I know this place. Through the back door, over the small wooden bump in the ground of the doorway, onto the cool, smooth surface of our kitchen floor. I can feel the gloss of our table beneath my soft, warm hands and the sharp corners where I so often bumped my head as a child. I sit in my favorite of our five white chairs. The back leg wiggles a little as I sit, just as it has always done.
Flowers adorn the table, a myriad of colors and sizes, a reflection of our family, bold and bright. I glance at the coal stove piled with breads and ripening fruits in the colorful bowls my mother has collected over the years. I think of my mother, standing beside the sink, eating a ripe nectarine. The juices slowly pour over her slender, boney fingers. Another bite, and the sweet, cold liquid moves further down her hand, covering her ring–a bright gold band with a large black stone in the center.
I remember looking at the ring as a child, wondering why all the other mothers had diamonds on their fingers, while my mother chose to settle for this plain, black stone. It didn’t sparkle in the light. It wasn’t worth any money. It didn’t make rainbows when the sun moved through it in just the right way. It was so ordinary.
I knew she deserved more. My mother, who had kept the monsters away in the middle of the night, who had made every birthday special, and every wound heal. My mother, who I knew understood everything about the world and who I loved more than anything in it. My mother, who was my hero and my confidant and my best friend, had only this black, commonplace ring. It made me so sad for her.
As a young girl sitting in her lap, I wrapped my fingers around the stone. It felt so round and smooth beneath my small fingertips, like hardened silk. It was cold in the warmth of my hand, but inviting, like the relief of soft rain on hot summer days. I wanted to dance in her ring the way I danced in the rain, fearless and free. I looked up into her eyes, into her infinitely dark pupils. My face reflected back at me in their darkness. I smiled, and returned my gaze to the stone.
Years later, I found myself on a pebble beach in England, in the small town of Budleigh Salterton. I wandered down over the pebbles, making my way to the quietly breaking waves. I picked up a dark stone from beneath my naked, aching feet. Passing it from hand to hand, I rubbed it against my soft skin, feeling the weight of it move between my fingers like the tide; back and forth, back and forth. It held secrets I would never know and answers I could never find. I stared at it for a while, delighting in the depths of its wisdom, and then I smiled, and threw it back into the waters that had made it shine.
As a teenager, on a cliff overlooking the lake, I unfolded my sleeping bag to prepare for a much needed rest. I stared up at the night sky in silence, admiring its beauty and intensity. It was so dark, so deep, so endless. I wondered if it felt as round and smooth as the stone in my mother’s ring. I looked at my friends beside me, wondering if they felt the comfort that I did in that moment. I wondered if their mothers had rings that shined like the ebony sky. I wondered if they too, felt home. I sat there staring upward, breathing deeply, wondering, as I drifted off to sleep beneath a blanket of burning stars.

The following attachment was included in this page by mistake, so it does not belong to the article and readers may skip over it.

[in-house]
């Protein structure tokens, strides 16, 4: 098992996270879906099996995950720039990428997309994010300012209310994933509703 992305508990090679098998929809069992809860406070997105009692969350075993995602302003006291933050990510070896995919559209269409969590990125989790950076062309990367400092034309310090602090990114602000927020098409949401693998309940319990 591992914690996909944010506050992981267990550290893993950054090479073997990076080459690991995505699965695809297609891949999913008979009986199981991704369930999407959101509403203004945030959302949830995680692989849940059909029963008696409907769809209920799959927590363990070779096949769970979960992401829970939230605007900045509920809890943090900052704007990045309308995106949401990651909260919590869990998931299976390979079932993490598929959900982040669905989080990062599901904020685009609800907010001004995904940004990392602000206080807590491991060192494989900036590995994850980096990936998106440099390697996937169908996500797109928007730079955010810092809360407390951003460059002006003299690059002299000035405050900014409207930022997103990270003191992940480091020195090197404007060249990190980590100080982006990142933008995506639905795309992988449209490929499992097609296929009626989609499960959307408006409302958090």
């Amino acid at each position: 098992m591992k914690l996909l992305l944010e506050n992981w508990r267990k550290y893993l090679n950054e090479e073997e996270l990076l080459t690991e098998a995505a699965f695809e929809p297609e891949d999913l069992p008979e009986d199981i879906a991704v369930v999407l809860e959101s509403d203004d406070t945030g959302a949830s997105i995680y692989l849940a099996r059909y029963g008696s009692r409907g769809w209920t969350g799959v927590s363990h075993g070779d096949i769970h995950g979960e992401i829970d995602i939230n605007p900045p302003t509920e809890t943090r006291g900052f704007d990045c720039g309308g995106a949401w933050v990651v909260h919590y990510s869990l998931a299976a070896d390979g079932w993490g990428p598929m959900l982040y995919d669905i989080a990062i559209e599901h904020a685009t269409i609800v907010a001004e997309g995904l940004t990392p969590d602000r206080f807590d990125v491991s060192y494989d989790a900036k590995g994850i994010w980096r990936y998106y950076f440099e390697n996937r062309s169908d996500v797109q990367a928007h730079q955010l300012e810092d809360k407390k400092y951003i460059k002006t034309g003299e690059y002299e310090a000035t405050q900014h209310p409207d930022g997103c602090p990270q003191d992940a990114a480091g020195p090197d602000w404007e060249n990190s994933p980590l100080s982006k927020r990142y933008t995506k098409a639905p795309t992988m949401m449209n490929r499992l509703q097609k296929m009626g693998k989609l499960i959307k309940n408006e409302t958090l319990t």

When my mother came to visit me for the first time at college, I looked down at her ring as we ate lunch together. It was different than I had remembered. It didn’t seem so plain, so ordinary. I looked up into her eyes. I thought about how beautiful she looked at that moment, how beautiful she had always looked.
I looked back at the stone. It was beautiful, like my mother. It was as dark and vast as the pupils of her eyes, as the night sky in the wilderness, as the depths of the endless ocean, as the pit of the nectarine she devoured with such tenderness between her sticky fingers. The black stone was simple and graceful and dignified. The black stone shined.
My mother isn’t like a diamond. She isn’t sharply cut with limitations and borders. She isn’t transparent, relying on light to fill her. My mother is full. She is round and smooth, solid and endless, whole and complex. She is filled with wisdom and love. She is strong. She is a stone.
Sometimes I wander barefoot outside, feeling the soft ground beneath my feet, the give and take of the soil as I make imprints of my toes. I pick up stones as I go, passing them back and forth between my hands, matching their smooth curves to the slant of my fingers. I look at them in the palm of my hand. I see my mother’s ring. I see the depths of her eyes. I smell her scent in the soft wind. I feel the comfort of her love as we embrace.
I know this place, I think to myself, and I smile, knowing that I can always find my way back home.